Research article | Open | Published:
C. trachomatis-infection accelerates metabolism of phosphatidylcholine derived from low density lipoprotein but does not affect phosphatidylcholine secretion from hepatocytes
BMC Microbiologyvolume 4, Article number: 8 (2004)
Chlamydia trachomatis is a prevalent sexually transmitted disease and the leading cause of infectious blindness in developing nations. It was not known if C. trachomatis-infection influenced metabolism of lipoprotein-derived phospholipids. Nor was it known if C. trachomatis-infection altered phosphatidylcholine (PC) secretion from hepatocytes. In the current study, low density lipoprotein (LDL)-derived [methyl-3H]PC metabolism was examined in L929 cells infected with C. trachomatis to determine if PC derived from LDL could serve as a potential source of PC trafficked to C. trachomatis. In addition, release of endogenously synthesized [methyl-3H]PC into the medium was examined in rat liver hepatocytes infected with C. trachomatis to determine if infection altered PC secretion.
L929 cells 20 h post infection exhibited a 39% (p < 0.05) reduction in radioactivity in PC but total radioactivity incorporation was unaltered compared to controls. Lysophosphatidyl [methyl-3H]choline (LPC) and aqueous [methyl-3H]choline metabolites were elevated 3.6-fold (p < 0.05) and 16.5-fold (p < 0.05), respectively, in C. trachomatis-infected cells and this was due to a 51% increase (p < 0.05) in calcium-dependent phospholipase A2 activity. Hepatocytes 22 h post infection then incubated for 16 h with [methyl-3H]choline showed elevated [methyl-3H]PC biosynthesis but [methyl-3H]PC secreted into the medium was unaltered compared to controls. In contrast, both cellular and medium lyso [methyl-3H]PC were elevated in C. trachomatis-infected cells.
This study is the first to show that metabolism of LDL-derived PC is accelerated in C. trachomatis infection and to support the notion that LDL-delivered PC may potentially serve as a source of PC trafficked to Chlamydia. In addition, C. trachomatis-infection does not inhibit PC secretion from hepatocytes indicating that the pool of newly synthesized PC destined for lipoprotein secretion may differ from the pool of PC used for C. trachomatis membrane biosynthesis.
Chlamydia trachomatis is an obligate intracellular eubacterial parasite which is capable of infecting a wide range of eukaroytic host cells . It is a prevalent sexually transmitted disease and is the leading cause of infectious and preventable blindness in developing nations. C. trachomatis has a complex biphasic life cycle that facilitates the organisms survival in two discontinuous habitats. The elementary body (EB) is the metabolically inactive spore-like form of the organism responsible for the initiation of infection. Once attached and internalized by a suitable host cell EBs differentiate into RBs (reticulate bodies), the metabolically active form of the organism that grows and replicates within an inclusion membrane in the cytoplasm of the host cell. Sixteen to 20 h post infection RBs are actively replicating and some begin to differentiate back into EBs. Between 48 and 72 h RB replication is completed and EB's predominate within the cell. The host cell lyses and EB's are released to begin a new infection cycle.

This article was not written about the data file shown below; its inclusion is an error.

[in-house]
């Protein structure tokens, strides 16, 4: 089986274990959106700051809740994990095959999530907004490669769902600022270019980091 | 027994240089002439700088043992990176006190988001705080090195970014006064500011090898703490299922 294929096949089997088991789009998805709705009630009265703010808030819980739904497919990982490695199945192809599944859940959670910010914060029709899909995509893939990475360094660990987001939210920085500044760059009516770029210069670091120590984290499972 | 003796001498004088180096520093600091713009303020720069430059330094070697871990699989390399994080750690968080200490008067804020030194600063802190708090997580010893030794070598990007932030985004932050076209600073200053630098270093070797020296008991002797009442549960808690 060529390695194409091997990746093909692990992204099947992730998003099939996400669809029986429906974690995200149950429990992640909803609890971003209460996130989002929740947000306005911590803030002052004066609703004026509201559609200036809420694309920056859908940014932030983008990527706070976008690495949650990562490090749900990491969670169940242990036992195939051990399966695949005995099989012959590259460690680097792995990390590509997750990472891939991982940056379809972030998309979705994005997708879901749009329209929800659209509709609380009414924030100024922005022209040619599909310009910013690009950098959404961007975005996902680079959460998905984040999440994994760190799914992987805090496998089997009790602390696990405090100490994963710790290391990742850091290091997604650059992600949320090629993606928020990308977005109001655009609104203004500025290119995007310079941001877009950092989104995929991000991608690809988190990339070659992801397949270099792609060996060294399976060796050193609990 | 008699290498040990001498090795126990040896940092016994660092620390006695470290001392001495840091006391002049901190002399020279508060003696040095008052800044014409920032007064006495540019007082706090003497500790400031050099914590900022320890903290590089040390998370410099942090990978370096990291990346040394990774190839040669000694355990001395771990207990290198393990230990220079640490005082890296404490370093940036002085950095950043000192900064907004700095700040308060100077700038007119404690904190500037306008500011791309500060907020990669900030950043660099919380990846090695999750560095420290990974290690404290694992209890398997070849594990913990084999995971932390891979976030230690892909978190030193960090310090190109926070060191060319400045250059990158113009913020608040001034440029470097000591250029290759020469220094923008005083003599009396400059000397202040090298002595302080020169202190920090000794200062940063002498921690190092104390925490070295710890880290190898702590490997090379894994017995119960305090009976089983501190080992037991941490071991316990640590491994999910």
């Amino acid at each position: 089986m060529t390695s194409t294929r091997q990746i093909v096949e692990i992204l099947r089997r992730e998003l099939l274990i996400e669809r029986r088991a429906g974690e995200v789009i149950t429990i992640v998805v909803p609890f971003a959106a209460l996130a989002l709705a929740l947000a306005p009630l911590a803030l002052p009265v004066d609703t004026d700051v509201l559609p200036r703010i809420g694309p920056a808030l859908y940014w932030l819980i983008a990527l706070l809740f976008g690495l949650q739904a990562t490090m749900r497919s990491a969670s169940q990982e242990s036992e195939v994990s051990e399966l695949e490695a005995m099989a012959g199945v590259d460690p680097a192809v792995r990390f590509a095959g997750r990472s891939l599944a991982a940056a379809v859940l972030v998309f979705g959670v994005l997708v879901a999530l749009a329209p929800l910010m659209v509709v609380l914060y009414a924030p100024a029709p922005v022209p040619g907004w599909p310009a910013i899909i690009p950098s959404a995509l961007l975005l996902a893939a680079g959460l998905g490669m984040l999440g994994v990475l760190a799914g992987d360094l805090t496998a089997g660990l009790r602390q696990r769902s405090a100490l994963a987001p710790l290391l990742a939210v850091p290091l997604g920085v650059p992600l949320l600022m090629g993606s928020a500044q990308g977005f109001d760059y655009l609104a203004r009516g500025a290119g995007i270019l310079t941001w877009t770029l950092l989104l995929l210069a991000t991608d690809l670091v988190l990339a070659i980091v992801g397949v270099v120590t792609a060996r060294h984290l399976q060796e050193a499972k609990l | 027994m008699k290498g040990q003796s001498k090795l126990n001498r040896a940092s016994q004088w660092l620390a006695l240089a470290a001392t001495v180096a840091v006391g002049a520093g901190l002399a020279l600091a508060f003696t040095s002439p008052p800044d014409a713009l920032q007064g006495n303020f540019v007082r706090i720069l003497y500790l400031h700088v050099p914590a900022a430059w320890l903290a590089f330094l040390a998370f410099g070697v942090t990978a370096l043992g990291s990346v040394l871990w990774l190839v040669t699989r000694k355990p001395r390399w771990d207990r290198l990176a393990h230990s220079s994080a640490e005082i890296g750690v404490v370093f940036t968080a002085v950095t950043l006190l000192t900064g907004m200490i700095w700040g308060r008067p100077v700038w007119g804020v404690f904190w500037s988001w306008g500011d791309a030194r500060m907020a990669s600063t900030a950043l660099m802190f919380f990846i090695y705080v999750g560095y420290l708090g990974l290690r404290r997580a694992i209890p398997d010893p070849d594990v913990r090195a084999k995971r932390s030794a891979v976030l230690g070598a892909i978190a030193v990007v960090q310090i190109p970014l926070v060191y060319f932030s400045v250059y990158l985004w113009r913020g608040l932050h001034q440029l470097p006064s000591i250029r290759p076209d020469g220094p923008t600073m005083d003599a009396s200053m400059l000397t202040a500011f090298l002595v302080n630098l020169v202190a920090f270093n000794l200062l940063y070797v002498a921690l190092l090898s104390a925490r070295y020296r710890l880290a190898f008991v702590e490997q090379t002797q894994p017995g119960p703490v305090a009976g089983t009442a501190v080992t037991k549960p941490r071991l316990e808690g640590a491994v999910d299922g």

PC is a major membrane phospholipid found in most eukaryotic cells and some prokaryotes [2, 3]. Previously, we observed that endogenous host cell derived PC was trafficked to C. trachomatis . The first key step of the process involved the deacylation of endogenous host cell PC by phospholipase A2 (PLA2) to form LPC, followed by the subsequent reacylation of LPC at the sn-2 position with a branched chain fatty acid. In a separate study, we observed that the phospholipid composition of C. trachomatis mimicked that of the eukaryotic host cell in which it was grown . Purified EBs isolated from a mutant Chinese hamster ovary cell line, with a thermolabile cytidinediphosphate-choline synthetase and hence lowered cellular PC levels, had decreased levels of PC compared to EBs isolated from cells grown at the permissive temperature.